I chose Kubuntu because of the way it works, it looks, its visibility and for them trying to do the right thing when it comes to free software and the community (I even run Gobuntu on one of my machines).
And while I know the small levels of separation between Suse and OpenSuse, as a Non-Compensated Individual Hobbyist Developer, the name still gives me douche chills.

I would never push my Gentoo and Slackware on friends/family but unless I see some enormous shift a distro has achieved, I see no reason changin from one KDE based distro to another.
My brother however feels our parents should run a KDE distro like PCLinuxOS and installed them on each of their machines. In the long run, both my parents can run PCLinuxOS at home and Kubuntu at our sisters place when they babysit and have no problems because of the KDE environment. The distro matters less than the graphical desktop environment.

by Apple Pi (not verified)

I had a really great experience installing openSUSE 11.0 (KDE4) on my new laptop... seems much more polished than Kubuntu 8.04.

by anon (not verified)

I've always found OpenSUSE to be the more polished KDE distro. I've been using it since 10.2. With the release of KDE 4.1 it is only going to get better.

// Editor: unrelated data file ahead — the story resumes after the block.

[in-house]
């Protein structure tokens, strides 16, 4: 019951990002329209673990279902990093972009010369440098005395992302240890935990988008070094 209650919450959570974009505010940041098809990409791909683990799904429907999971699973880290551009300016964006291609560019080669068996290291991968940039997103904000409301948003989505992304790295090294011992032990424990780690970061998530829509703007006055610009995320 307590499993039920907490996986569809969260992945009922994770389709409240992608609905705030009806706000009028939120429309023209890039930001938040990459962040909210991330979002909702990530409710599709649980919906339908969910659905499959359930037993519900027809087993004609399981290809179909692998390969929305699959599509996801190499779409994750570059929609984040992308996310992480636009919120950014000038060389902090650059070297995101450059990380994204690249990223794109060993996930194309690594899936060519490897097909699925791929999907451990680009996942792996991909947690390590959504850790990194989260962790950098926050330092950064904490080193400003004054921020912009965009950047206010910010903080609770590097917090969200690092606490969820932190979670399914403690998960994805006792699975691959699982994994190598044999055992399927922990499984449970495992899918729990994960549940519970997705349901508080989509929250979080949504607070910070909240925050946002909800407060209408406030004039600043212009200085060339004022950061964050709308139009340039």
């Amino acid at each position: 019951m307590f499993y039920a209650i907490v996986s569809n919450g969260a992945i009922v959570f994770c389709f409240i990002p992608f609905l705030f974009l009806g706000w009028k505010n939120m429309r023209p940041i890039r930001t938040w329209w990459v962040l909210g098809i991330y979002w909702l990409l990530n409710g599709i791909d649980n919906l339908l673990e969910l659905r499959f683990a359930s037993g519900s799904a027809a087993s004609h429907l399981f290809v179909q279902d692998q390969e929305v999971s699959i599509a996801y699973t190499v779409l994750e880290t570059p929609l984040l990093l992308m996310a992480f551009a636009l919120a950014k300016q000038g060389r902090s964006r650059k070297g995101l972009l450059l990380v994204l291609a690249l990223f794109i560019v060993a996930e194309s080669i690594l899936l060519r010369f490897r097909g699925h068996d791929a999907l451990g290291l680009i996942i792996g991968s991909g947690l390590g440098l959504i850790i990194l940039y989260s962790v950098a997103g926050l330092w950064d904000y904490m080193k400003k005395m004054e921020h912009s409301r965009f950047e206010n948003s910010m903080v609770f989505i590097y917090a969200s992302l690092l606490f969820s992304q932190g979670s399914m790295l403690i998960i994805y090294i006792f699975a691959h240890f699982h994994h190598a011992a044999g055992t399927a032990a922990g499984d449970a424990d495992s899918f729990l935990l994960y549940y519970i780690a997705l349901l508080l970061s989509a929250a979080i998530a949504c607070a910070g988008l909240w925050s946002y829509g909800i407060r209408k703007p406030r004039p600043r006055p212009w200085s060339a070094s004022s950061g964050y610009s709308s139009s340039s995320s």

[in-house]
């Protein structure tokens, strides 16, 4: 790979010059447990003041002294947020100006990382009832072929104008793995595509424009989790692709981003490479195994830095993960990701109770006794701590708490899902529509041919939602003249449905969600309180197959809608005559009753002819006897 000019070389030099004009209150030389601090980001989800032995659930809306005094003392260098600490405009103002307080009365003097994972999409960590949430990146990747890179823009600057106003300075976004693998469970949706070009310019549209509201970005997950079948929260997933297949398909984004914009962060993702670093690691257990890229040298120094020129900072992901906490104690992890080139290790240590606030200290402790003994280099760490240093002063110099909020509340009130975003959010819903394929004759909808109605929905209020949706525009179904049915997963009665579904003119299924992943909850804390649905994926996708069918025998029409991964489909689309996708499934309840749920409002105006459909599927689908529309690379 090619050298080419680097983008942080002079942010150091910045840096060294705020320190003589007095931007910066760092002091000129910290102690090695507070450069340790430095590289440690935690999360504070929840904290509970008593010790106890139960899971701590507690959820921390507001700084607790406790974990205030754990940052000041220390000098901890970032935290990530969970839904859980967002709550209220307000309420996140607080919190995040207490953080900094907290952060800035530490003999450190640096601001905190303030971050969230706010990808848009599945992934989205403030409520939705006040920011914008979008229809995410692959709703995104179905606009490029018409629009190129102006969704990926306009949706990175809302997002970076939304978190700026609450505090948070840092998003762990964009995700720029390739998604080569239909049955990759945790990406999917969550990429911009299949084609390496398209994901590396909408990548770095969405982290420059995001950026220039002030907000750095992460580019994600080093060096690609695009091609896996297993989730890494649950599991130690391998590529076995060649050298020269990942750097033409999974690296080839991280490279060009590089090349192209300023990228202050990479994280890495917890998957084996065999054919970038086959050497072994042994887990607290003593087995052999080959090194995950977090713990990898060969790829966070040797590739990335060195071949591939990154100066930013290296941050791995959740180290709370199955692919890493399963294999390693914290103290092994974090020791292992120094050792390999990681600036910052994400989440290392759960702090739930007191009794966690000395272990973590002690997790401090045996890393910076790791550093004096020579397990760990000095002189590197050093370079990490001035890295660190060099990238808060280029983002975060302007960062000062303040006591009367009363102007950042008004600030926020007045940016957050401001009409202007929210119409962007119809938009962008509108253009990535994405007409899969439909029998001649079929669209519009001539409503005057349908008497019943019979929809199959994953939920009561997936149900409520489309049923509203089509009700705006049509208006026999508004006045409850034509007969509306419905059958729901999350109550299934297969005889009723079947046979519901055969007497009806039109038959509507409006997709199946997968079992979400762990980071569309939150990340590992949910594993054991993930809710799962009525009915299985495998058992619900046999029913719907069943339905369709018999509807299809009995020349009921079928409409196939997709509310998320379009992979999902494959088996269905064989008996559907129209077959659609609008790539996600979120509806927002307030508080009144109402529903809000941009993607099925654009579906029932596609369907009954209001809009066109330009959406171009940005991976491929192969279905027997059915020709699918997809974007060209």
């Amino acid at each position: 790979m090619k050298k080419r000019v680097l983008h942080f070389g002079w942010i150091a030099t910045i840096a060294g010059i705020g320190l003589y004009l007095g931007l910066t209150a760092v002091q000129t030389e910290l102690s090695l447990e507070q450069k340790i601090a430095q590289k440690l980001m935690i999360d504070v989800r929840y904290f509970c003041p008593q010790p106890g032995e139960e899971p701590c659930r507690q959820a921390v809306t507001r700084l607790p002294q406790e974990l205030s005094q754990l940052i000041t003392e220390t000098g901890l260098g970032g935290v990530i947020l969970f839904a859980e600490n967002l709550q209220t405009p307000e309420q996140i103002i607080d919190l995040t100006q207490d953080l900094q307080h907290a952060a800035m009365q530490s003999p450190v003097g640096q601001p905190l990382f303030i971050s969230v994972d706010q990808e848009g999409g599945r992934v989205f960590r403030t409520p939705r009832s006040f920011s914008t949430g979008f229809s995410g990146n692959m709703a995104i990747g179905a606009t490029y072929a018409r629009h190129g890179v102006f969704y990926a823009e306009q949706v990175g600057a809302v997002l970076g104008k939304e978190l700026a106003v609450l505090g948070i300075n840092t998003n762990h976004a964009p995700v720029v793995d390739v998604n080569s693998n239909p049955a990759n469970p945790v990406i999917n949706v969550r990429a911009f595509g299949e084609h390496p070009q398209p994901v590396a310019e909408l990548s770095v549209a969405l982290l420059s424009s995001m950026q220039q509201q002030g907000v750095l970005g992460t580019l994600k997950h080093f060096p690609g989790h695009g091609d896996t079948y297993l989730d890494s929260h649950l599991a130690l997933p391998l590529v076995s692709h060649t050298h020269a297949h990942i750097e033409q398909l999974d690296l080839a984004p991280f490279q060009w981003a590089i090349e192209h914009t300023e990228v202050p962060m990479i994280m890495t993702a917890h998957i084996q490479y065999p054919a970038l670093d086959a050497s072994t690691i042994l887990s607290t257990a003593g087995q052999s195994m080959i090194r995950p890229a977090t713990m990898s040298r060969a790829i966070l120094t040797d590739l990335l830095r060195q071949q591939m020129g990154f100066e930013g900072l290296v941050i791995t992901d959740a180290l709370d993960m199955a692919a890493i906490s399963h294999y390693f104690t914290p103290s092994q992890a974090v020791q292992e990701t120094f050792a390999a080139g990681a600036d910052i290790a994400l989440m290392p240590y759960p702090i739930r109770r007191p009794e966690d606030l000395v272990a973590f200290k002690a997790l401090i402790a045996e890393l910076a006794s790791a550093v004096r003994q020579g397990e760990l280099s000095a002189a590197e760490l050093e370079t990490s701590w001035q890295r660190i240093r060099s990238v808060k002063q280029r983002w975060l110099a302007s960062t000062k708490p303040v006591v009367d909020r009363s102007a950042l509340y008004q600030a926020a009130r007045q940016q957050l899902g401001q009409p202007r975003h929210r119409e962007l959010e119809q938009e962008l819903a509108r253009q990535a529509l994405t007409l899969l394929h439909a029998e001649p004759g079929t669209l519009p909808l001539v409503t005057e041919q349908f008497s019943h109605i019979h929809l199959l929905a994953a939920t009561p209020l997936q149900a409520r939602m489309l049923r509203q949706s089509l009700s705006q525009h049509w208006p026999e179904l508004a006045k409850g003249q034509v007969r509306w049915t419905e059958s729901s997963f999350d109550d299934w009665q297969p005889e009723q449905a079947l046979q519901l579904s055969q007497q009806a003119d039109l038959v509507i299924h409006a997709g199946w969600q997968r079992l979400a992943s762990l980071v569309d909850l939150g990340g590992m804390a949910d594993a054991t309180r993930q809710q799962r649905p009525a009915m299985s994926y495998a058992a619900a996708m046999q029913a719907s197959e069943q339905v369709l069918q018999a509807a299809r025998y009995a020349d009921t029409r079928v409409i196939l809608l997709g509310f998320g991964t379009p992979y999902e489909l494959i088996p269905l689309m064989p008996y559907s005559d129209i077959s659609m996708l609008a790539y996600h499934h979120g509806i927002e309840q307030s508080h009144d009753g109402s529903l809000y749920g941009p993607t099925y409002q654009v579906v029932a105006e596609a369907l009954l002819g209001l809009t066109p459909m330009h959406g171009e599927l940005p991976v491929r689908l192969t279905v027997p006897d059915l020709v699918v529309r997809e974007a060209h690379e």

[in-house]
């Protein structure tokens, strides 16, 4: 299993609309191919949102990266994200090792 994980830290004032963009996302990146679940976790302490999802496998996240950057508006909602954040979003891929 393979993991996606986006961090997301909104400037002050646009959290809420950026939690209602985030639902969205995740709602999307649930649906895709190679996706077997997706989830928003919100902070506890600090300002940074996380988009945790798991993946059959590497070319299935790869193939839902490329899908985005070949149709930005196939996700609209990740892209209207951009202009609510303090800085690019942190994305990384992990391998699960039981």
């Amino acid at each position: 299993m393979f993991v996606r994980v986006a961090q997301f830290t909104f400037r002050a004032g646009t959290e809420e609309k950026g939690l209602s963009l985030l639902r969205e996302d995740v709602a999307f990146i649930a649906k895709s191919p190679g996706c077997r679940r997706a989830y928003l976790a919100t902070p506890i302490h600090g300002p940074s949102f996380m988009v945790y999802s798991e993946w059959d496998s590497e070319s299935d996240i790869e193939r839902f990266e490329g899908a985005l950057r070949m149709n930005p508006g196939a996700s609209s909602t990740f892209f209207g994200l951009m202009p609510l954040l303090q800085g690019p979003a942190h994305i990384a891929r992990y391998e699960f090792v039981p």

by winter (not verified)

You've always found it that way since 10.2. Fabulous. How about the pre-Novell days? Those were novel.

by rkphil (not verified)

I loved LiveCD but I've never had this many problems installing a distro. I tried beta 3 and it didn't install at all and wouldn't even load KDE, the initial boot would go straight to windows without showing GRUB etc. Gave the final a shot and again, LiveCD works nice and it was brilliant to see how much KDE 4xx has improved but I had installation errors with the DVD and the CD version installed but then my wired ethernet wouldn't connect and my sound card stopped.

Had installation problems on another machine too. Guess I'll wait till Sidux moves on to 4.xx, really looking forward to it though.

by Francis (not verified)

Could you please file a bug report about this? I haven't heard of any such issues so far, so it would be really helpful to track those down!

by john (not verified)

I had some problems too, but still love it!

Problem I had: the touchpad of my laptop (dell latitude d830) was not configured correctly. It did random scrolling etc,
Solution: I copy a piece of xorg.conf regarding the touchpad config I found on the internet.

A problem I still have: xvid won't play, mp3 sounds distorted when I turn volume up. Probably a codec problem, though I installed w32-codecs-all, xvid and other codecs from packman repository...

Why I love it? It was very easy to upgrade to KDE 4.1, and I really like it :-)

by Francis (not verified)

> Problem I had: the touchpad of my laptop (dell latitude d830) was not configured correctly. It did random scrolling etc,
Solution: I copy a piece of xorg.conf regarding the touchpad config I found on the internet.

Please remember to file a bug report about this!

> A problem I still have: xvid won't play, mp3 sounds distorted when I turn volume up. Probably a codec problem, though I installed w32-codecs-all, xvid and other codecs from packman repository...